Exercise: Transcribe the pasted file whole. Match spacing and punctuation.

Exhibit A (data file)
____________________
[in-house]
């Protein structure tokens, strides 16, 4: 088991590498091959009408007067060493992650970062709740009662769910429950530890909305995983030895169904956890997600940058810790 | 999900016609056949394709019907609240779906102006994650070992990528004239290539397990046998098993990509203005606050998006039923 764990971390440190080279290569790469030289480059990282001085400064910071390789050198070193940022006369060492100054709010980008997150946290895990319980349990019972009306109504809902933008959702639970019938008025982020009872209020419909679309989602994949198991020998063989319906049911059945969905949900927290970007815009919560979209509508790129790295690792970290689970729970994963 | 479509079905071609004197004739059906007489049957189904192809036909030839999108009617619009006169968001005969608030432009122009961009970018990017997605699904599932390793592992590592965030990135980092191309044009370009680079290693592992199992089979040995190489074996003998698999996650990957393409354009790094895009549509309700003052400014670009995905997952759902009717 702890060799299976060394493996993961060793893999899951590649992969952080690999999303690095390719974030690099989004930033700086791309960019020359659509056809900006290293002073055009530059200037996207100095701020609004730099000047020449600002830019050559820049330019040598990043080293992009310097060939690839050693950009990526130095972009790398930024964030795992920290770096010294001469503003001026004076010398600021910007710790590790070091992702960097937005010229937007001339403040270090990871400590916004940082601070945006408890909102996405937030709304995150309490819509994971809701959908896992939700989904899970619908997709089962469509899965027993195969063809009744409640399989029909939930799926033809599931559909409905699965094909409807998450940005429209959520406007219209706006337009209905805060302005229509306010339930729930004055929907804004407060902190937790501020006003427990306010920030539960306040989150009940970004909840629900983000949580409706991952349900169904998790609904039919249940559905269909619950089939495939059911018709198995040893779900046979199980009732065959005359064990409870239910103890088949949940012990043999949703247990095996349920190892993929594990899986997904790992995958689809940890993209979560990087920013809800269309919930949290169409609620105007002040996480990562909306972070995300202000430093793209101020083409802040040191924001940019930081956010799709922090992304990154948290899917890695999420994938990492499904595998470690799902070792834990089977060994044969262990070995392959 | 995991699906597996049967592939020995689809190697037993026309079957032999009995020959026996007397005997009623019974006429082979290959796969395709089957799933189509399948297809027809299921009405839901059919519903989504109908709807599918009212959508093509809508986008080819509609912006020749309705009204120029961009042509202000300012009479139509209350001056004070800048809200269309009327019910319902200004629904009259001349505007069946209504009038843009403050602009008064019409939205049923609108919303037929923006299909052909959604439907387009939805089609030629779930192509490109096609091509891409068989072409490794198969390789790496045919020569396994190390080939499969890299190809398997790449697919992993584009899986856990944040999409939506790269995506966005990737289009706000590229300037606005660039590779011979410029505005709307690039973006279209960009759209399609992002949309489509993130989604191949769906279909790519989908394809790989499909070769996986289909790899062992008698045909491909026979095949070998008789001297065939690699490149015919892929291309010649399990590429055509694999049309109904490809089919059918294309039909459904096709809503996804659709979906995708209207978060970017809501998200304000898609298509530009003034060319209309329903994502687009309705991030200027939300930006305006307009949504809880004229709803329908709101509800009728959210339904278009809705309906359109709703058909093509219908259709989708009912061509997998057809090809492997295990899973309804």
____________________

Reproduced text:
[in-house]
């Protein structure tokens, strides 16, 4: 088991590498091959009408007067060493992650970062709740009662769910429950530890909305995983030895169904956890997600940058810790 | 999900016609056949394709019907609240779906102006994650070992990528004239290539397990046998098993990509203005606050998006039923 764990971390440190080279290569790469030289480059990282001085400064910071390789050198070193940022006369060492100054709010980008997150946290895990319980349990019972009306109504809902933008959702639970019938008025982020009872209020419909679309989602994949198991020998063989319906049911059945969905949900927290970007815009919560979209509508790129790295690792970290689970729970994963 | 479509079905071609004197004739059906007489049957189904192809036909030839999108009617619009006169968001005969608030432009122009961009970018990017997605699904599932390793592992590592965030990135980092191309044009370009680079290693592992199992089979040995190489074996003998698999996650990957393409354009790094895009549509309700003052400014670009995905997952759902009717 702890060799299976060394493996993961060793893999899951590649992969952080690999999303690095390719974030690099989004930033700086791309960019020359659509056809900006290293002073055009530059200037996207100095701020609004730099000047020449600002830019050559820049330019040598990043080293992009310097060939690839050693950009990526130095972009790398930024964030795992920290770096010294001469503003001026004076010398600021910007710790590790070091992702960097937005010229937007001339403040270090990871400590916004940082601070945006408890909102996405937030709304995150309490819509994971809701959908896992939700989904899970619908997709089962469509899965027993195969063809009744409640399989029909939930799926033809599931559909409905699965094909409807998450940005429209959520406007219209706006337009209905805060302005229509306010339930729930004055929907804004407060902190937790501020006003427990306010920030539960306040989150009940970004909840629900983000949580409706991952349900169904998790609904039919249940559905269909619950089939495939059911018709198995040893779900046979199980009732065959005359064990409870239910103890088949949940012990043999949703247990095996349920190892993929594990899986997904790992995958689809940890993209979560990087920013809800269309919930949290169409609620105007002040996480990562909306972070995300202000430093793209101020083409802040040191924001940019930081956010799709922090992304990154948290899917890695999420994938990492499904595998470690799902070792834990089977060994044969262990070995392959 | 995991699906597996049967592939020995689809190697037993026309079957032999009995020959026996007397005997009623019974006429082979290959796969395709089957799933189509399948297809027809299921009405839901059919519903989504109908709807599918009212959508093509809508986008080819509609912006020749309705009204120029961009042509202000300012009479139509209350001056004070800048809200269309009327019910319902200004629904009259001349505007069946209504009038843009403050602009008064019409939205049923609108919303037929923006299909052909959604439907387009939805089609030629779930192509490109096609091509891409068989072409490794198969390789790496045919020569396994190390080939499969890299190809398997790449697919992993584009899986856990944040999409939506790269995506966005990737289009706000590229300037606005660039590779011979410029505005709307690039973006279209960009759209399609992002949309489509993130989604191949769906279909790519989908394809790989499909070769996986289909790899062992008698045909491909026979095949070998008789001297065939690699490149015919892929291309010649399990590429055509694999049309109904490809089919059918294309039909459904096709809503996804659709979906995708209207978060970017809501998200304000898609298509530009003034060319209309329903994502687009309705991030200027939300930006305006307009949504809880004229709803329908709101509800009728959210339904278009809705309906359109709703058909093509219908259709989708009912061509997998057809090809492997295990899973309804």